On the drive back to Askeaton, Liz Ryan gave the history of a roadside carving called ‘the stony man’. Sean Lynch told a story about James O’Shea, a Cork stonemason who hustled his way into a job carving the facade of the Oxford Museum of Natural History during the mid-nineteenth century. O’Shea cut monkeys into the window inlays, but was forced to give the monkeys cat heads after Charles Darwin’s then-newly published Origin of Species offended Oxford’s archbishop. Amanda Ralph gave a primer on the tradition of Sean-nós singing, and talked about the culture and historical context that had fostered that tradition up to the present day. John Plowman described his work as a curator with Beacon, a Lincolnshire-based arts organisation that commissions projects near heritage sites, and seeks audiences through rural societies, interest groups and local newspapers. He explained that Beacon tries to find people who haven’t been to an art exhibition before. Stephen Brandes spoke about a collaborative project called the Domestic Godless, which experimented with the look, styling and culture of food: he showed images of a dinner party where guests ate mushroom flavoured toothpaste using toothbrushes as cutlery.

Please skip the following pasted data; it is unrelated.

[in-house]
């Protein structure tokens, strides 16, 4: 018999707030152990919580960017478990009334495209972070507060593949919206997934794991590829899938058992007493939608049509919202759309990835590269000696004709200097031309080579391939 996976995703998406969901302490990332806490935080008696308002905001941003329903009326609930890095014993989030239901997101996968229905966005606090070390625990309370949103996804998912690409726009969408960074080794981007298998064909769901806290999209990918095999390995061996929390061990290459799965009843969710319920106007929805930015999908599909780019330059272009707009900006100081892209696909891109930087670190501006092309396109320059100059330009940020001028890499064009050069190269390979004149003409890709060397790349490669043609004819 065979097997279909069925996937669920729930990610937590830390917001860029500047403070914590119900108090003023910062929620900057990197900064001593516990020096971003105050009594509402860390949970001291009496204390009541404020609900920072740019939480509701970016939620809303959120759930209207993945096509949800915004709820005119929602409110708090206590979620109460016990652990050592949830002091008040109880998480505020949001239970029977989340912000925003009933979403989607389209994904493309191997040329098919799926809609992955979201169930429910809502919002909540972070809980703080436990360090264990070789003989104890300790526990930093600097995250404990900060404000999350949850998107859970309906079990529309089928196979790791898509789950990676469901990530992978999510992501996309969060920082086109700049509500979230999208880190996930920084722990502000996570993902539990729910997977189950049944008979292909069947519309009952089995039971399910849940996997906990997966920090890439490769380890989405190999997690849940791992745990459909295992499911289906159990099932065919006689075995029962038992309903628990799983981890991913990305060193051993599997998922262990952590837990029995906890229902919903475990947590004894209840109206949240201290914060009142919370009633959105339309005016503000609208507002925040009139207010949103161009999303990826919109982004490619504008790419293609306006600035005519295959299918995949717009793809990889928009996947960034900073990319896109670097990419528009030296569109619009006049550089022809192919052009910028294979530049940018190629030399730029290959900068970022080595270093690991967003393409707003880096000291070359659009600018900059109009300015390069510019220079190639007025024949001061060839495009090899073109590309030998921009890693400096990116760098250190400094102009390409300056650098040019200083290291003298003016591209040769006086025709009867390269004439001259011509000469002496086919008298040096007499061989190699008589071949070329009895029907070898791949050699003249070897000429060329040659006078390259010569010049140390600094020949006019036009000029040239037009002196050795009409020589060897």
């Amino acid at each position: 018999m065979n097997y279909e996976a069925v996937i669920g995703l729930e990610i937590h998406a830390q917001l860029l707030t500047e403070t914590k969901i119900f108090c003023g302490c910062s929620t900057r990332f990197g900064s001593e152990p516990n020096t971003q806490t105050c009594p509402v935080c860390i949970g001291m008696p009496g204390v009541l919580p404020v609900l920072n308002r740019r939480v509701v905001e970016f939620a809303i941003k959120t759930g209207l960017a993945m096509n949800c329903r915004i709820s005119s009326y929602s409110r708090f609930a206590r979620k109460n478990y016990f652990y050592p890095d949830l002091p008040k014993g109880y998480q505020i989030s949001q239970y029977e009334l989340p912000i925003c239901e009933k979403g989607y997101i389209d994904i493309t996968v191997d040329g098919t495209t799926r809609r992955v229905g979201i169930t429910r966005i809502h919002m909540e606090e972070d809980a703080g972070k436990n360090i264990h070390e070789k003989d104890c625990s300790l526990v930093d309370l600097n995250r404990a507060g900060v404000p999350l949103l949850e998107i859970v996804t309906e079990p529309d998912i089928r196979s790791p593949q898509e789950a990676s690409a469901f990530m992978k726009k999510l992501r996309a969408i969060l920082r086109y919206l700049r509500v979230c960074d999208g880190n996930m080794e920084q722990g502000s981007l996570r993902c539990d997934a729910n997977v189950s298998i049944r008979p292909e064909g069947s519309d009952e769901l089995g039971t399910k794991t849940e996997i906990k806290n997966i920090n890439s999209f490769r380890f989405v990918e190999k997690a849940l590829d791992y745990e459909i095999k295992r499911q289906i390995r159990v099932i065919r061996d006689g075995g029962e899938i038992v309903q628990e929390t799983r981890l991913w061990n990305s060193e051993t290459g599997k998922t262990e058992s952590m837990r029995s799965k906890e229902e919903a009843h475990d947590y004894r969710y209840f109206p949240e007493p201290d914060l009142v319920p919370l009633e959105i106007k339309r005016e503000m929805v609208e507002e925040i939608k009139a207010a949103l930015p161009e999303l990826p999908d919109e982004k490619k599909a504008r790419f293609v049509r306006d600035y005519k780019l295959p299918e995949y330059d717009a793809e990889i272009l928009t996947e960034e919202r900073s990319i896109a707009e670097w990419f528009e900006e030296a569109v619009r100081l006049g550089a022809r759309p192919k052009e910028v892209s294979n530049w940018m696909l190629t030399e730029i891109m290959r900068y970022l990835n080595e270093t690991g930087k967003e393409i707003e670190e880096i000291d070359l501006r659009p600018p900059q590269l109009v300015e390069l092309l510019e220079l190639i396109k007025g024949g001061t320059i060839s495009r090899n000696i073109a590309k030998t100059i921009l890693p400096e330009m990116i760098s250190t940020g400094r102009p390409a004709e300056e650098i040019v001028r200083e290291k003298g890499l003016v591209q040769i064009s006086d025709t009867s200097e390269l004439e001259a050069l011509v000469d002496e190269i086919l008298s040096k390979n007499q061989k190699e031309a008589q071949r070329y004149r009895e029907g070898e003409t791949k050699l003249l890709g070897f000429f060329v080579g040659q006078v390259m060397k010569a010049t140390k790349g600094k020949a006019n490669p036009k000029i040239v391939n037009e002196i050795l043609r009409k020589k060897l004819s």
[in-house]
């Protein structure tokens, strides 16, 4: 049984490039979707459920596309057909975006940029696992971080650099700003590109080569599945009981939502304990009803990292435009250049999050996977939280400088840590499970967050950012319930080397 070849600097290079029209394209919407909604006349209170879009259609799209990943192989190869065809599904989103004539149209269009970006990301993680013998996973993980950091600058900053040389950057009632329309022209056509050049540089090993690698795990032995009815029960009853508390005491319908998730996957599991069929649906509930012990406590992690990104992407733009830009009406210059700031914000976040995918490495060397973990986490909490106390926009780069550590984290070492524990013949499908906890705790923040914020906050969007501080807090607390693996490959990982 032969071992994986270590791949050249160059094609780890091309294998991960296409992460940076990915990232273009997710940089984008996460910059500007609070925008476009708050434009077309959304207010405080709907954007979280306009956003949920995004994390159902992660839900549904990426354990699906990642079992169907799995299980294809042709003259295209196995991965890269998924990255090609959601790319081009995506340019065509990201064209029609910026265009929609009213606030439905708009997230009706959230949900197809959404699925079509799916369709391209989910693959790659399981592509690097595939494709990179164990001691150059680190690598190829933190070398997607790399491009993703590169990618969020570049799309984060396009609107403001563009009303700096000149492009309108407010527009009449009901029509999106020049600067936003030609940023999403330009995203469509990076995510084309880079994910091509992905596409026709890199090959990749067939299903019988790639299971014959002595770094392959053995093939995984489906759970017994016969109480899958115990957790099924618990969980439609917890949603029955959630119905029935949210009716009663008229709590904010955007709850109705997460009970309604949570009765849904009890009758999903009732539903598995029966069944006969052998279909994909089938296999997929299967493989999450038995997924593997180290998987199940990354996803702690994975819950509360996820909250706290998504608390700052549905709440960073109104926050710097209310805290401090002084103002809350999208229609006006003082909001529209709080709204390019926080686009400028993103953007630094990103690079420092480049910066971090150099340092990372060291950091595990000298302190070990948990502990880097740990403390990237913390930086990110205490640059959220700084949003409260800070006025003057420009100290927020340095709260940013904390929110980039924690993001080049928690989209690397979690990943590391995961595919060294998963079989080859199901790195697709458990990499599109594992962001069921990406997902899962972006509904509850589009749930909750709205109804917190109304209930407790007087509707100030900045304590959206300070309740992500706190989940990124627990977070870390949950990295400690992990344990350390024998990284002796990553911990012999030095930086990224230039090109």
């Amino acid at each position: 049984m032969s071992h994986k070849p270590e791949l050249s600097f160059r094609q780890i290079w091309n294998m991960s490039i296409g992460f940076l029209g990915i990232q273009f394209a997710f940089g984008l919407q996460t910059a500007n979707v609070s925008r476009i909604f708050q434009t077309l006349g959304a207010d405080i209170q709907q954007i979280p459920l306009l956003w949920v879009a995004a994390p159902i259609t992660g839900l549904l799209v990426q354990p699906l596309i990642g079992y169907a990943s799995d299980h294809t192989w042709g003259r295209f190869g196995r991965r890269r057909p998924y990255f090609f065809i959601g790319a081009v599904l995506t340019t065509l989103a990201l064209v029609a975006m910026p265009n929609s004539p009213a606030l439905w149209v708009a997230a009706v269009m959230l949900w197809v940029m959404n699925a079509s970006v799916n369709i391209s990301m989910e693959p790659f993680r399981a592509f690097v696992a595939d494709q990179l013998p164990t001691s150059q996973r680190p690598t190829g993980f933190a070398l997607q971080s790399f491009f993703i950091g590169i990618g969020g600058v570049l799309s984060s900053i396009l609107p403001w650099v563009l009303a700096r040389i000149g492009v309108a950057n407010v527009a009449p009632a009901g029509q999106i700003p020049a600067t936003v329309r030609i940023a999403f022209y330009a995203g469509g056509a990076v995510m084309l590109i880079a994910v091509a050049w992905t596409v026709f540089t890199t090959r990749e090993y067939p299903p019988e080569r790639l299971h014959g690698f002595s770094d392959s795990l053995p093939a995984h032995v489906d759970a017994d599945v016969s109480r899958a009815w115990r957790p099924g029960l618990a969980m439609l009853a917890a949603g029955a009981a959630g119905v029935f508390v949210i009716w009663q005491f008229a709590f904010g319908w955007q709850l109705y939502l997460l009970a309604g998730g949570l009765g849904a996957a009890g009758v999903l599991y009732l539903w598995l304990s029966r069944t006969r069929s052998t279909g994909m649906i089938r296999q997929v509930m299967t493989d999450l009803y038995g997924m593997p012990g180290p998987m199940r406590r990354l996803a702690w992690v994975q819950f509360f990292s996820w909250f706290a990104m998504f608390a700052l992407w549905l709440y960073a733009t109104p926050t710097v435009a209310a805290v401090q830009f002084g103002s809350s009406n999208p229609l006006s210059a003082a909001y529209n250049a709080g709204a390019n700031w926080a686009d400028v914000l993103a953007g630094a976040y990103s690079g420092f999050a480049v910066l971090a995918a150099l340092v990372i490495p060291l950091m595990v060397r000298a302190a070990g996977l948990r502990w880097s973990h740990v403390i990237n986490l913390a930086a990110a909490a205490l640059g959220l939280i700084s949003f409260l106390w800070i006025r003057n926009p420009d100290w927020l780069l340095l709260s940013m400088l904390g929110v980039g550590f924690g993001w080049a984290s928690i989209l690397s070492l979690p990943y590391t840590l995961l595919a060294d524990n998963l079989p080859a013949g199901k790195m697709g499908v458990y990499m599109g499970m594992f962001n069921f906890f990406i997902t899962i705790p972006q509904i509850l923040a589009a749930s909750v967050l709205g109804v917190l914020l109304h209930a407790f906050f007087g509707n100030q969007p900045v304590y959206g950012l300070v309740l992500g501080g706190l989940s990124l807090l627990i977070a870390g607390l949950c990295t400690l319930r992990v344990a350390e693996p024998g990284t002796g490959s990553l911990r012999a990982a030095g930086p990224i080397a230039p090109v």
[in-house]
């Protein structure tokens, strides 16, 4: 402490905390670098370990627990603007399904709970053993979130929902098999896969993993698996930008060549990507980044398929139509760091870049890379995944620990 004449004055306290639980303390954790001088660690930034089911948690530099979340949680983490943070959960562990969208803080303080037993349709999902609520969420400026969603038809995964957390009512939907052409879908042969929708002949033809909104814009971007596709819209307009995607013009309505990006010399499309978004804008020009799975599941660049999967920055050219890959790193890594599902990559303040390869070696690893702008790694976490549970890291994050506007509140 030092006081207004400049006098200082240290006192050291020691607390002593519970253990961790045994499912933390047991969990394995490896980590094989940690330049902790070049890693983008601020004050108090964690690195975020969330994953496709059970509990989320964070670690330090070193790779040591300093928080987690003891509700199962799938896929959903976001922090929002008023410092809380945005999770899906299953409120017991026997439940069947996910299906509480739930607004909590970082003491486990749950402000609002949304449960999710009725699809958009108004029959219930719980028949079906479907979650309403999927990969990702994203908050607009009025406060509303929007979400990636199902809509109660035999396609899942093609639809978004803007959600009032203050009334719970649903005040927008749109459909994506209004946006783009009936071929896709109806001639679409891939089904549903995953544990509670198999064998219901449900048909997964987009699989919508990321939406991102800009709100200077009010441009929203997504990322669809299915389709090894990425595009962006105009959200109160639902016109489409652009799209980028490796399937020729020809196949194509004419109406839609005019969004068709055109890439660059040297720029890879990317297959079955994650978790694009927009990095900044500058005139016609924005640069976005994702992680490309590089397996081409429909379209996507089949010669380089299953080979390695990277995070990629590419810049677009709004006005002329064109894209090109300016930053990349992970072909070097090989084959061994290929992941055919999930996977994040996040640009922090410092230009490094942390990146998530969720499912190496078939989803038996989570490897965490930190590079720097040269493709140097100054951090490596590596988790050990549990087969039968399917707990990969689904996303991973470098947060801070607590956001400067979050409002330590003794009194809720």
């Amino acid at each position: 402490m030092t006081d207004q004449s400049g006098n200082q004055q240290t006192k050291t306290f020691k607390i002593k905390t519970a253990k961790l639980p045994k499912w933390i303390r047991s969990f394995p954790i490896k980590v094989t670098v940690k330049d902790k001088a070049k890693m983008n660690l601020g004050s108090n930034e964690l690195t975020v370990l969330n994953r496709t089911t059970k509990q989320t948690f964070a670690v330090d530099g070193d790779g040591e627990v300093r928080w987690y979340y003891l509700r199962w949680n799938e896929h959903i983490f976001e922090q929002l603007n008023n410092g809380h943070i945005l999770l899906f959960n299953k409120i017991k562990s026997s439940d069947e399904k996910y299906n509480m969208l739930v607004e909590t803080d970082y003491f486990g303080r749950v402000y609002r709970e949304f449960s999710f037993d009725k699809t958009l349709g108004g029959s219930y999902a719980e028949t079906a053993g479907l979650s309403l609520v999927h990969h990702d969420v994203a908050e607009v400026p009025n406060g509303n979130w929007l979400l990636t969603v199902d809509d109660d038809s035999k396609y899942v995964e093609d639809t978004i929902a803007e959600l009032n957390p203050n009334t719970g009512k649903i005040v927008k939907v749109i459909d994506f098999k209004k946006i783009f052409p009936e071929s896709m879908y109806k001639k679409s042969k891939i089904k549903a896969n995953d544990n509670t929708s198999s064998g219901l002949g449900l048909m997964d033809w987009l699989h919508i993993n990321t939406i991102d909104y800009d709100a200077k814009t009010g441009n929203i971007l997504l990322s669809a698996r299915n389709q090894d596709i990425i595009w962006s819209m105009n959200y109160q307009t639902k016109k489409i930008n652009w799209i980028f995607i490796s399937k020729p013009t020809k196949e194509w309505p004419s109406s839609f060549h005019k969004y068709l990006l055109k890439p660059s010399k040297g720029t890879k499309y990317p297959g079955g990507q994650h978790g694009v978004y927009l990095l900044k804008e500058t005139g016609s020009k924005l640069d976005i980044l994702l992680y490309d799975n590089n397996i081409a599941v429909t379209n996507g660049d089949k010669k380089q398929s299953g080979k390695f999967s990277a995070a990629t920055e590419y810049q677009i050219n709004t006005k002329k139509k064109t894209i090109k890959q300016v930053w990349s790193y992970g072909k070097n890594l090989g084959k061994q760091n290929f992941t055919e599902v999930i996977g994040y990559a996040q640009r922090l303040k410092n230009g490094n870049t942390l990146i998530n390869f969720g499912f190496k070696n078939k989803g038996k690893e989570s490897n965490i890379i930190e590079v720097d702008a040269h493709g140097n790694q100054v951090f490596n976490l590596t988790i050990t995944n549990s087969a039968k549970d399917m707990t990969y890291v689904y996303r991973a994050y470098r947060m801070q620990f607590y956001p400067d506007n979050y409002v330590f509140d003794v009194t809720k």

Adrian Duncan had undertaken a month-long artist’s residency in Askeaton, and spoke about an ongoing body of research into Ireland’s thirty-seven year programme of rural electrification. This segued into a discussion about the history, culture and architecture of bungalows and the related convention of hanging a framed aerial photograph of one’s home and fields in the living room. Valerie Connor presented a brief history of wealthy entrepreneurs who bought and flattened swathes of land in Paris and Venice to make way for enormous art museums. Martin McCabe responded to the weekend’s discussions with varying contrasts and comparisons, saying that despite the explosive growth in museum construction since 1945, there is no way to meaningfully capture, frame or institutionalise an experience like Anthony Sheehy’s castle tour. And even though that fact is obvious, it remains shut out of our official knowledge. It is instead stuck in the category of what we really know. It asks where tradition should reside, and leaves the answer hanging in the air.